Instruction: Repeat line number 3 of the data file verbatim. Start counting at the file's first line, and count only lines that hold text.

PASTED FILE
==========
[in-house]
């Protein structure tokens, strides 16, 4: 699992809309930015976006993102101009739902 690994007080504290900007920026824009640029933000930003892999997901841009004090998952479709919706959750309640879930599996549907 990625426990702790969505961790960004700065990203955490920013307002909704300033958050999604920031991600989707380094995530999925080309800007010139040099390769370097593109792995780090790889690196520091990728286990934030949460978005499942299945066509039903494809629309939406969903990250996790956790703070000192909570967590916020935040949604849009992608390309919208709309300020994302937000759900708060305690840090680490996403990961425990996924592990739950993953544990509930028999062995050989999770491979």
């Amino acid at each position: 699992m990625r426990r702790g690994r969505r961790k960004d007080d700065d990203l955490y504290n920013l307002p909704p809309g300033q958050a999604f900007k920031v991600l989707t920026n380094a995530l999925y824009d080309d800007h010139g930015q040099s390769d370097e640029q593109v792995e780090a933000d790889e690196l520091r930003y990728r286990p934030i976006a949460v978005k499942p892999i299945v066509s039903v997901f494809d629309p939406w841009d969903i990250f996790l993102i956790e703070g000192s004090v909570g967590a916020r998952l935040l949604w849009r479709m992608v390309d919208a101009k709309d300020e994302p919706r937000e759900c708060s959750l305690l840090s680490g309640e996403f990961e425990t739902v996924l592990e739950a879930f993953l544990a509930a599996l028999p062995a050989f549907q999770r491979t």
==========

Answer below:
């Amino acid at each position: 699992m990625r426990r702790g690994r969505r961790k960004d007080d700065d990203l955490y504290n920013l307002p909704p809309g300033q958050a999604f900007k920031v991600l989707t920026n380094a995530l999925y824009d080309d800007h010139g930015q040099s390769d370097e640029q593109v792995e780090a933000d790889e690196l520091r930003y990728r286990p934030i976006a949460v978005k499942p892999i299945v066509s039903v997901f494809d629309p939406w841009d969903i990250f996790l993102i956790e703070g000192s004090v909570g967590a916020r998952l935040l949604w849009r479709m992608v390309d919208a101009k709309d300020e994302p919706r937000e759900c708060s959750l305690l840090s680490g309640e996403f990961e425990t739902v996924l592990e739950a879930f993953l544990a509930a599996l028999p062995a050989f549907q999770r491979t």